image creds to Wordograms
I’m a fairly outgoing person. Always have been. I’m reasonably friendly. I like people. I like hanging out with people.
Pretty much anyone who knows me knows this.
I’m also an introvert. Not as many people know that, probably as a result of the aforementioned outgoing-ness. I’m good at communicating. I don’t shy away from activities like debate (I competed for 4 years!) which basically just consist of competitive talking.
I’m also a teenager of the current millennium, and a lot of my communication happens online. Texting, Facebook, Snapchat, Instagram, Twitter. Those things.
I work four days a week, in a capacity that involves talking to people. Being friendly and personable. This past week was especially busy even beyond that, but not inordinately so—I had a long phone conversation with a friend who lives a few states away. I had lunch with someone last weekend. I went to the mall after work with a friend. I went to a party this weekend. I would have been hanging out with a few people today, as well, but too many people had last-minute cancellations, so instead I had another long conversation with a close friend who moved last year. Time zones make it difficult to manage this, but we make it work anyway.
I am social. Undeniably so. Yet I am told that I have a tendency to isolate myself. To “cocoon” in my room with books and notebooks and my laptop.
(Do I look like that?) creds to National Geographic)
And I have to wonder. What does it mean to be social, in this day and age where I can hide away and communicate only via technology—but I don’t?
And why do people think that I have a tendency to isolate when I am almost always talking to someone while I’m online, or going and doing things with people?
I’ve always considered myself a very social person, though I do often need a break from said social activities.
I recharge by being alone, but I am not and have never been a loner.
So I have to ask: why do people—people who know me, people who have raised me and stood by me for more than sixteen years— assume this not to be the case?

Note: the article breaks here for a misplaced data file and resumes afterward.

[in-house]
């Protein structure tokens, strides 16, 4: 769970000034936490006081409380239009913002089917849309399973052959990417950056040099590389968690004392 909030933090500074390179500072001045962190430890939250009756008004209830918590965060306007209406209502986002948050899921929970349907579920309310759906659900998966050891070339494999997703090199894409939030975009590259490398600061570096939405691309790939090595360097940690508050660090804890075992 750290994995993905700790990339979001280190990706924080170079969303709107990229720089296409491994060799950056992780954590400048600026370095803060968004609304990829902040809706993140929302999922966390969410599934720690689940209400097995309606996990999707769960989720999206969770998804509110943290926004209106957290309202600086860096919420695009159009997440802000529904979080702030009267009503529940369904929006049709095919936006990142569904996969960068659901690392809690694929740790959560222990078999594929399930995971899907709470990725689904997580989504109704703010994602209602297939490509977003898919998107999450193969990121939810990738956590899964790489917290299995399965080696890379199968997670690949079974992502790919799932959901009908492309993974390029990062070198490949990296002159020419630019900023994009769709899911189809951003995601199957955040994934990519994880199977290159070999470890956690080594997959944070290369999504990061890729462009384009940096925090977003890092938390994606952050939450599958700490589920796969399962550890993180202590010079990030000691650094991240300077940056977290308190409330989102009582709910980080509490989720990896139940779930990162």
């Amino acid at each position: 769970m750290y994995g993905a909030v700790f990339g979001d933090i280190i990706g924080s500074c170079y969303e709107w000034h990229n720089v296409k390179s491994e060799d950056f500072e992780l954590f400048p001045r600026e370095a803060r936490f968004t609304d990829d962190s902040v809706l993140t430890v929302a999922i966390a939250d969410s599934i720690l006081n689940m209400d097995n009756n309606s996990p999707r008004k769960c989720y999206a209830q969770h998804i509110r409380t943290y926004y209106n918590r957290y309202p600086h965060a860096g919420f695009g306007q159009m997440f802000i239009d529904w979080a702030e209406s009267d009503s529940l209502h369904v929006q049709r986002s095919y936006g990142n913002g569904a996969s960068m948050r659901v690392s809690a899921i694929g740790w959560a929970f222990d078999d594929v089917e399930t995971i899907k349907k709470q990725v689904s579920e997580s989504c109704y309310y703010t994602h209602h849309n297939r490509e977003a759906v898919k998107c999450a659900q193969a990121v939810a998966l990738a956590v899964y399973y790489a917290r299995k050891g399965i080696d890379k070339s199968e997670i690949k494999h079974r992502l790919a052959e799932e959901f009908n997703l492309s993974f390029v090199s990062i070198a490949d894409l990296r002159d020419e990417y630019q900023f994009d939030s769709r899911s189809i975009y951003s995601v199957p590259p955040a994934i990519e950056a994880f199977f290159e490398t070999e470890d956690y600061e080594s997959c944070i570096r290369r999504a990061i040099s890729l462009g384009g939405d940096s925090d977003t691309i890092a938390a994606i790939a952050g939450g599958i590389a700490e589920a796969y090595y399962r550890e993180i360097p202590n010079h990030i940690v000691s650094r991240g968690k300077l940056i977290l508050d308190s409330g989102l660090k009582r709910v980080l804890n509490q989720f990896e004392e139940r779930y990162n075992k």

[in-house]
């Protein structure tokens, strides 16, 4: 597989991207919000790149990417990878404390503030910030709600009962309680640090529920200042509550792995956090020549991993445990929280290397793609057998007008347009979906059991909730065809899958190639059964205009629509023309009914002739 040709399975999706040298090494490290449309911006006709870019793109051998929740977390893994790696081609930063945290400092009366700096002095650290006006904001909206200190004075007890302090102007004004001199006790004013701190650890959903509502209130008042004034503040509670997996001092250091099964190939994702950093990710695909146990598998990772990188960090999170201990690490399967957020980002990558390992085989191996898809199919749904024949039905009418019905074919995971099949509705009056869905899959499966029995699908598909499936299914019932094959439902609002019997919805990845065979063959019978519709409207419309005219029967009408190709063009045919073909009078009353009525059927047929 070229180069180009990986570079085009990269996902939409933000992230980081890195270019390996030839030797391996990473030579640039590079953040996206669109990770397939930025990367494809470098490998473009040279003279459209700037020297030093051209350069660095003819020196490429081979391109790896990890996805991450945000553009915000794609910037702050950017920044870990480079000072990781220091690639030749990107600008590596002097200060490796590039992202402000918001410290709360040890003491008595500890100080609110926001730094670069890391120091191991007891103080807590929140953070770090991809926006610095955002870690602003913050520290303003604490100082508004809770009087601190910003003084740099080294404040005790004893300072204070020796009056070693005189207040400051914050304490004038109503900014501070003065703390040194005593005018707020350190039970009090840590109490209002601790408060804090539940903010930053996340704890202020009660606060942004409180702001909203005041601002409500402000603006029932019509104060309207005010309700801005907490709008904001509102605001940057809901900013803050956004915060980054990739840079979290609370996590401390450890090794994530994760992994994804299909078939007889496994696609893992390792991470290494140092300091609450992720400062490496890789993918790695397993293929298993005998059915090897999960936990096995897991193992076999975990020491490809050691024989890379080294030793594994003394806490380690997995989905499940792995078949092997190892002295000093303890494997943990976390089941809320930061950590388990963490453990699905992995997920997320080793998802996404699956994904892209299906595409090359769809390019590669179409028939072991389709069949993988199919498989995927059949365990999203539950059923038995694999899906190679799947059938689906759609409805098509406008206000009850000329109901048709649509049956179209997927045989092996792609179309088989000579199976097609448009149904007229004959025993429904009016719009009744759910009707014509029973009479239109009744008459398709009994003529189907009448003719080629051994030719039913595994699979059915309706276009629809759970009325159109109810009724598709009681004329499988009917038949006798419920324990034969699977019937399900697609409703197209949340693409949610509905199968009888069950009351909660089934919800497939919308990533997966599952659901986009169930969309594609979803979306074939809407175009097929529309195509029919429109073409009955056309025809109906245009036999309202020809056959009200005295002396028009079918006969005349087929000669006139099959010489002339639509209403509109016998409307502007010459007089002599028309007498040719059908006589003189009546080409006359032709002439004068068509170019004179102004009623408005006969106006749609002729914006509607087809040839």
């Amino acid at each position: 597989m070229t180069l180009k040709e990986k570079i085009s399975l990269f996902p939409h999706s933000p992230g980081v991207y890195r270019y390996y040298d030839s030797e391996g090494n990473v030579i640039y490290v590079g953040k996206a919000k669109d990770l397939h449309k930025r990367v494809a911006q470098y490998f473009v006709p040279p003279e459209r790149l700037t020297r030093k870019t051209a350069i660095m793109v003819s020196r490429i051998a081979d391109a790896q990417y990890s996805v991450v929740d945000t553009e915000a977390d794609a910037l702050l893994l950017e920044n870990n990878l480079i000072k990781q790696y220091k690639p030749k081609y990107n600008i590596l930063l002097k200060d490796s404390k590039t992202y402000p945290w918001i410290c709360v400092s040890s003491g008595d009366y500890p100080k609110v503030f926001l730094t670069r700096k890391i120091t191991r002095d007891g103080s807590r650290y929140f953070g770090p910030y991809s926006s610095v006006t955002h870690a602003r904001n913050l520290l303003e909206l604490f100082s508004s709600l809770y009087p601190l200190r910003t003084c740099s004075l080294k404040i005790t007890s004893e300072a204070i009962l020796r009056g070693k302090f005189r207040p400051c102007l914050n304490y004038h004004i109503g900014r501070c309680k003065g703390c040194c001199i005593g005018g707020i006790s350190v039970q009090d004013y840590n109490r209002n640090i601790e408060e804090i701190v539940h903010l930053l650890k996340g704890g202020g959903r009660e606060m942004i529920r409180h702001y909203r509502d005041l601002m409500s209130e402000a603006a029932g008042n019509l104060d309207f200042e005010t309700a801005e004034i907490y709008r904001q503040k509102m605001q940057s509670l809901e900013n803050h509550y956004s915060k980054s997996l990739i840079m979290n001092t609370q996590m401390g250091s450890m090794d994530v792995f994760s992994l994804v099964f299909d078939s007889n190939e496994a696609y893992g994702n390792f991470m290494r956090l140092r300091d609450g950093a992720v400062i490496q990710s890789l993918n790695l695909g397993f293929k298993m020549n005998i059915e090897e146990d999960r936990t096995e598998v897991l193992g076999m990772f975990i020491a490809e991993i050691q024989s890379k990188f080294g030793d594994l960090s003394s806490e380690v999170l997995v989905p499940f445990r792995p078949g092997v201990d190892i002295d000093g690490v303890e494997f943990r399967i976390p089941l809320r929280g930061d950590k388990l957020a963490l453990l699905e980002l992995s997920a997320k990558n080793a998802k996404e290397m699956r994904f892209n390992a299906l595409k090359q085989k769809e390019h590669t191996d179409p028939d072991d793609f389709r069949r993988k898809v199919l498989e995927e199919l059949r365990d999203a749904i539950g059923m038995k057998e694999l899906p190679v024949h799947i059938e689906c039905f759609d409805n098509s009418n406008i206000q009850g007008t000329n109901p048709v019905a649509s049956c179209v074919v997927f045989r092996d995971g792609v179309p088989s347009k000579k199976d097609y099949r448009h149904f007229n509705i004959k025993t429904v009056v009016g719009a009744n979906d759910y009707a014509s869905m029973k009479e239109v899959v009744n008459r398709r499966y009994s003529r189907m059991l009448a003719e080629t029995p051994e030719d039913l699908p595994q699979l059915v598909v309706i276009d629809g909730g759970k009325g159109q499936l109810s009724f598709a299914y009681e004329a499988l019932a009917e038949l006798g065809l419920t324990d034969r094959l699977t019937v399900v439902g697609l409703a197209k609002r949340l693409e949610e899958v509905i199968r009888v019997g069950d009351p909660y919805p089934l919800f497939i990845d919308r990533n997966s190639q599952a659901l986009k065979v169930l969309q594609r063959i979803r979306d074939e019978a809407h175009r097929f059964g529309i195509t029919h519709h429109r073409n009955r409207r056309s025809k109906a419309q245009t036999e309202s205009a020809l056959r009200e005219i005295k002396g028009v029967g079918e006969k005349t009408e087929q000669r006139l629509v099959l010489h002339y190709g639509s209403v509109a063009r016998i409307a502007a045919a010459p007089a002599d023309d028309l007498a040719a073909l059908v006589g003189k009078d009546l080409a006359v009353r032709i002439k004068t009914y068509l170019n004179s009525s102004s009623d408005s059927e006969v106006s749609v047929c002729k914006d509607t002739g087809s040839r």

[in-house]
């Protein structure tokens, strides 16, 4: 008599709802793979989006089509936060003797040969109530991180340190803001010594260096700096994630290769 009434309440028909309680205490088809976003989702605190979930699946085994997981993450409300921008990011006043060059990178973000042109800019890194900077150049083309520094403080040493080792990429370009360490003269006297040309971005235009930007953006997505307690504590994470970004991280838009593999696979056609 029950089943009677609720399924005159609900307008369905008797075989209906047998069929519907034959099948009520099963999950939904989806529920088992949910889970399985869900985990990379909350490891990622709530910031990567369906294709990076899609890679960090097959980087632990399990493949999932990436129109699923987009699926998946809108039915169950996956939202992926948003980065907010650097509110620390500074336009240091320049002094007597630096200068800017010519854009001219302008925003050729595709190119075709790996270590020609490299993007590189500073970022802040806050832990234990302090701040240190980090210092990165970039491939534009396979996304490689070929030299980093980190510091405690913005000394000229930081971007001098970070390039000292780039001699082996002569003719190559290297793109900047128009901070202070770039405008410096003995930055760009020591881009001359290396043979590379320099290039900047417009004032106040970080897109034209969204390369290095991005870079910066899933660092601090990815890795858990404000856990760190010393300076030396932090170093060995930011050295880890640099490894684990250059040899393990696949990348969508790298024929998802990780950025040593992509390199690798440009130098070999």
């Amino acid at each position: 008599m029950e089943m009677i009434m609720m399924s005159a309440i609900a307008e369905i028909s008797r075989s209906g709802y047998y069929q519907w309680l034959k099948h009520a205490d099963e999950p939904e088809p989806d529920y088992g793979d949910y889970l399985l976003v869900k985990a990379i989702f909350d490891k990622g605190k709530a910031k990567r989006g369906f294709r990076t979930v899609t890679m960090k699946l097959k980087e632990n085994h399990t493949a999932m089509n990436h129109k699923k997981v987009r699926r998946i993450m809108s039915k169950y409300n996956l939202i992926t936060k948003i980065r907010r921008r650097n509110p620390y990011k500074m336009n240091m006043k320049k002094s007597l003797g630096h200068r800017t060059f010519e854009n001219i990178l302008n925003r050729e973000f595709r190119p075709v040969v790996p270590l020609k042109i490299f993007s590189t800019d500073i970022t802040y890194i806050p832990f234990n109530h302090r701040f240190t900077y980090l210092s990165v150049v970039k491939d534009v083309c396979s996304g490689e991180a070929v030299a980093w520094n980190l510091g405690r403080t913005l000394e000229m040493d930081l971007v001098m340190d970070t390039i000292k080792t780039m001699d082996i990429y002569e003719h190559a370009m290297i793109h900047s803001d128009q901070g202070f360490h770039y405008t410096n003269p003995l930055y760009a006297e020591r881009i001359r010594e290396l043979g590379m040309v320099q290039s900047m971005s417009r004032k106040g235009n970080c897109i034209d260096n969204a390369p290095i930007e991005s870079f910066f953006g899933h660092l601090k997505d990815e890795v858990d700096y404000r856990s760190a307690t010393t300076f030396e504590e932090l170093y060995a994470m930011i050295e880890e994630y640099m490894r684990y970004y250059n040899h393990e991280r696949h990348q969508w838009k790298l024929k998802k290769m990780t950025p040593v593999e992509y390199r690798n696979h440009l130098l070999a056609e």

Is it a fear that my social life will be absorbed entirely by the internet?
I get the idea that it’s because I have the ability to be near-silent while I’m reading or writing, and then, because it is a huge part of my life, and it is something that I enjoy doing, I talk about them a lot. Much more than I do the parts of my life that consist of human interactions.
I also often don’t talk about real-life interactions because, well, they’re real life, human interactions, and those are personal, and I can have a good time with someone without needing to talk about it.
Sometimes I just want that experience to be between me and the person I shared it with.
Sometimes it’s just, you know, two friends out having fun, and none of what we do even makes sense to anyone who isn’t us.
But because, proportionally, I talk about that part of my life less, it seems like it’s nonexistent.
So where does that fit with people’s perceptions of me? How does that gel with my perception of myself?
I’m still the person I’ve always been.
I still like people. And it… doesn’t feel great to know that the people closest to me don’t see any of that.
I ask if they think I’m antisocial. They say that no, they know I’m not.
But then they tell me to get out of the house more often, and to make sure that I’m socializing with more people, because they don’t want me hiding myself away in a cloud of self-isolation.
It’s a double-standard, one that I fear is created by my generation’s dependency on technology for communication, and then exacerbated by my own strange combination of “outgoing+introvert=???”
I’m still as social as I’ve ever been. But I don’t know what that means anymore.
creds to characterstudy’s website